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Please review my implementation of mergesort:

mergesort' :: (Ord a) => [a] -> [a]
mergesort' []     = []
mergesort' xs = merge' (sort' fst', sort' snd')
   where fst' = take half xs
         snd' = drop half xs
         half = len `div` 2 
         len = length xs

merge' :: (Ord a) => ([a], [a]) -> [a]
merge' ([], [])      = []
merge' ([], ys)      = ys
merge' (xs, [])      = xs 
merge' (x:xs, y:ys) = if x < y then x : merge' (xs, y:ys) else y : merge'(x:xs, ys)

sort' :: (Ord a) => [a] -> [a]
sort' []     = []
sort' (x:xs) = m : sort' rest
  where m = foldl (\acc x -> if x < acc then x else acc) x xs
        rest = filterOne' (/= m) (x:xs)

filterOne' :: (a -> Bool) -> [a] -> [a]
filterOne' _ []     = []
filterOne' f (x:xs) = if not $ f x then xs else x : filterOne' f xs

If it doesn't adhere to the mergesort algorithm, please let me know.

Also, is there a Haskell library function for my filterOne'?

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2 Answers 2

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This isn't mergesort! sort' is a different sorting algorithm entirely, so you end up only performing one merge step before kicking it over to (I believe) selection sort.

First let's address the easy stylistic issues so we have a good base to work from. The primary issue is that the argument passed to merge' is a tuple, which is unnecessary, uncurried, and not very Haskell-y. I'll also drop the extra apostrophes where there isn't an actual naming conflict with the Prelude. We use as-patterns to avoid reconstructing patterns we just deconstructed. And let's just toss sort' and filterOne', they're not part of the solution!

mergesort :: (Ord a) => [a] -> [a]
mergesort []     = []
mergesort xs     = merge (??? left) (??? right)
    where half = (length xs) `div` 2
          left  = take half xs
          right = drop half xs

merge :: (Ord a) => [a] -> [a] -> [a]
merge [] []                 = []
merge xs []                 = xs
merge [] ys                 = ys
merge xss@(x:xs) yss@(y:ys) = if x <= y then x : merge xs yss else y : merge xss ys
                                 -- ^ Less than *or equal* so our sort is stable

One question is what goes in for the ??? where we used to call sort'? Well, mergesort!

One more complex issue of style is the usage of if in merge. Top-level ifs are better represented as guards in Haskell, it's easier to extend guards and their usage is more idiomatic.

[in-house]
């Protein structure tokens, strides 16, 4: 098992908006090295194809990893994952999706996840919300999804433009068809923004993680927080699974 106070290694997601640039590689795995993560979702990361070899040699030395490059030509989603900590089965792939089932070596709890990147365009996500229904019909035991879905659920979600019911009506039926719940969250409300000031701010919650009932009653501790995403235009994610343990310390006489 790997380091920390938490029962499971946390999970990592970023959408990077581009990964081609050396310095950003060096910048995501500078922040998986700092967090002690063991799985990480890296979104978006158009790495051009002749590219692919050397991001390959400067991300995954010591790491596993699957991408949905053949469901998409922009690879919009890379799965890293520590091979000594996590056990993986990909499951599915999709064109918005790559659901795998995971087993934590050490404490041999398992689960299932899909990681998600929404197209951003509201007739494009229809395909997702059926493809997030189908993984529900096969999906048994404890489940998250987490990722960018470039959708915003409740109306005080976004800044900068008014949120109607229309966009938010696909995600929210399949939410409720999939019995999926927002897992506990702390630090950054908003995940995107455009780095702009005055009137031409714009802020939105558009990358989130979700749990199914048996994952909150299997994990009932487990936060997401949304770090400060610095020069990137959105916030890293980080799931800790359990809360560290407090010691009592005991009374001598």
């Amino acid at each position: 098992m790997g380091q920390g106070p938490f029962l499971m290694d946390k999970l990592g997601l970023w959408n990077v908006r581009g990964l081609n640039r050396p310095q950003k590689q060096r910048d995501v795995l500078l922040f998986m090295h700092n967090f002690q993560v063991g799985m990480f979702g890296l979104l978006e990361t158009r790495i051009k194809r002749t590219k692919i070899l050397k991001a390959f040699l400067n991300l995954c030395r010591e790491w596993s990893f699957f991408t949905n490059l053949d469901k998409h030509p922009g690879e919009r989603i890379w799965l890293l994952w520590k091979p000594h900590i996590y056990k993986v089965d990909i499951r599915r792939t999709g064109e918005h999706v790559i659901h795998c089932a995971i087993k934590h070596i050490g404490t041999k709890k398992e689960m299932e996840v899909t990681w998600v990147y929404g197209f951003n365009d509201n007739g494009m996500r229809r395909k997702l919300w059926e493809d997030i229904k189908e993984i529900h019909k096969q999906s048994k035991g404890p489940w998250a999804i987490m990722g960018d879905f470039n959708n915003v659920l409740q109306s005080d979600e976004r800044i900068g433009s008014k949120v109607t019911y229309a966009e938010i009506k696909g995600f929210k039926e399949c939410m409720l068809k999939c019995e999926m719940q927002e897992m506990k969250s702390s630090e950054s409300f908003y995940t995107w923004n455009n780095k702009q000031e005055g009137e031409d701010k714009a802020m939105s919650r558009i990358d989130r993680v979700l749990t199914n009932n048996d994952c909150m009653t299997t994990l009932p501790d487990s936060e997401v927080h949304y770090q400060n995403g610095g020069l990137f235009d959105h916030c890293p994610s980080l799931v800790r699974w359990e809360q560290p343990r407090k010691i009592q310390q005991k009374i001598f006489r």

merge xss@(x:xs) yss@(y:ys) | x <= y    = x : merge xs yss
                            | otherwise = y : merge xss ys

One small change we can make is adding another base case to mergesort to account for lists of length 1, which are by definition sorted.

mergesort xs@[x] = xs

There's only one more improvement I'd make to this, and that's to call splitAt rather than take and drop in mergesort. Using both take and drop leads to walking half the list twice in each recursive step where we can walk it only once by doing some more bookkeeping. splitAt takes an index to split a list at, and returns the prefix and remainder just like using take and drop separately would.

So putting all of that together, here's the final version.

mergesort :: (Ord a) => [a] -> [a]
mergesort []     = []
mergesort xs@[x] = xs
mergesort xs     = merge (mergesort left) (mergesort right)
    where half = (length xs) `div` 2
          (left, right) = splitAt half xs

merge :: (Ord a) => [a] -> [a] -> [a]
merge [] []                 = []
merge xs []                 = xs
merge [] ys                 = ys
merge xss@(x:xs) yss@(y:ys) | x <= y    = x : merge xs yss
                            | otherwise = y : merge xss ys
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  • \$\begingroup\$ when I re-implemented after peeking at your answer, I first ran into a non-convergent (never completed) result since I hadn't properly handled the mergesort [x] case. \$\endgroup\$ May 9, 2014 at 2:45
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For your merge function, you can simplify it a bit using as-patterns. This allows you to bind both x, xs, and the full list to a name:

merge' (xs'@(x:xs), ys'@(y:ys)) = if x < y then x : merge' (xs, ys') else y : merge (xs', ys)

This basically says "Use the name xs' to refer to (x:xs)".

The closest thing in Data.List to your filterOne' function is probably span. This can be used as follows:

filterOne' :: (a -> Bool) -> [a] -> [a]
filterOne' f xs = fst z ++ (tail $ snd z)
    where z = span f xs
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